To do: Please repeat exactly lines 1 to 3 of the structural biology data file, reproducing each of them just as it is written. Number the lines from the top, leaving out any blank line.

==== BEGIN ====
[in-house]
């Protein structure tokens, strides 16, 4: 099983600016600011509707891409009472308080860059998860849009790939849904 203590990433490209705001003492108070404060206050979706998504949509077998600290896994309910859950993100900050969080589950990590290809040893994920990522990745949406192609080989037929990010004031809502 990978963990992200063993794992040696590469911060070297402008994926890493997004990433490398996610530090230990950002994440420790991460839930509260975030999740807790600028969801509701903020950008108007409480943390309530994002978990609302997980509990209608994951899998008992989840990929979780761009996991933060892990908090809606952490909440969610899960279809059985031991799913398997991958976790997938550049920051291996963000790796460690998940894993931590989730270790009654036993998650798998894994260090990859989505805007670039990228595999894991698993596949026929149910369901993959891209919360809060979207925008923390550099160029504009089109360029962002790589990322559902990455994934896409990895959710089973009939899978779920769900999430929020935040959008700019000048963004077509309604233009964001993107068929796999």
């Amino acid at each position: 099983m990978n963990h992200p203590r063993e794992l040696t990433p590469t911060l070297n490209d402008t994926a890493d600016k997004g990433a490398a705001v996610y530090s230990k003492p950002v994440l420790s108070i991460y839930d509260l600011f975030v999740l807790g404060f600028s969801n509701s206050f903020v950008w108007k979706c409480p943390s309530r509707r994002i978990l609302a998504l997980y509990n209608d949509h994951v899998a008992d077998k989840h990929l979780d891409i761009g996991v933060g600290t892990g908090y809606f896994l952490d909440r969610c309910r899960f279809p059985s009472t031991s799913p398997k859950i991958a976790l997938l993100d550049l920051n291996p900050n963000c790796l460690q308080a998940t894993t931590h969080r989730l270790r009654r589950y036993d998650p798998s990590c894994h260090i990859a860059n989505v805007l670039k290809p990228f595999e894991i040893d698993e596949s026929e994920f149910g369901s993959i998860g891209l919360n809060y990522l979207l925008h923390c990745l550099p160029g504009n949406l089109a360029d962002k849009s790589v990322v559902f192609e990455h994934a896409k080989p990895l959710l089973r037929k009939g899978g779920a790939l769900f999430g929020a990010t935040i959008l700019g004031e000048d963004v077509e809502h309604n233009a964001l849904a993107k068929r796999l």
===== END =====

[in-house]
């Protein structure tokens, strides 16, 4: 099983600016600011509707891409009472308080860059998860849009790939849904 203590990433490209705001003492108070404060206050979706998504949509077998600290896994309910859950993100900050969080589950990590290809040893994920990522990745949406192609080989037929990010004031809502 990978963990992200063993794992040696590469911060070297402008994926890493997004990433490398996610530090230990950002994440420790991460839930509260975030999740807790600028969801509701903020950008108007409480943390309530994002978990609302997980509990209608994951899998008992989840990929979780761009996991933060892990908090809606952490909440969610899960279809059985031991799913398997991958976790997938550049920051291996963000790796460690998940894993931590989730270790009654036993998650798998894994260090990859989505805007670039990228595999894991698993596949026929149910369901993959891209919360809060979207925008923390550099160029504009089109360029962002790589990322559902990455994934896409990895959710089973009939899978779920769900999430929020935040959008700019000048963004077509309604233009964001993107068929796999």
């Amino acid at each position: 099983m990978n963990h992200p203590r063993e794992l040696t990433p590469t911060l070297n490209d402008t994926a890493d600016k997004g990433a490398a705001v996610y530090s230990k003492p950002v994440l420790s108070i991460y839930d509260l600011f975030v999740l807790g404060f600028s969801n509701s206050f903020v950008w108007k979706c409480p943390s309530r509707r994002i978990l609302a998504l997980y509990n209608d949509h994951v899998a008992d077998k989840h990929l979780d891409i761009g996991v933060g600290t892990g908090y809606f896994l952490d909440r969610c309910r899960f279809p059985s009472t031991s799913p398997k859950i991958a976790l997938l993100d550049l920051n291996p900050n963000c790796l460690q308080a998940t894993t931590h969080r989730l270790r009654r589950y036993d998650p798998s990590c894994h260090i990859a860059n989505v805007l670039k290809p990228f595999e894991i040893d698993e596949s026929e994920f149910g369901s993959i998860g891209l919360n809060y990522l979207l925008h923390c990745l550099p160029g504009n949406l089109a360029d962002k849009s790589v990322v559902f192609e990455h994934a896409k080989p990895l959710l089973r037929k009939g899978g779920a790939l769900f999430g929020a990010t935040i959008l700019g004031e000048d963004v077509e809502h309604n233009a964001l849904a993107k068929r796999l």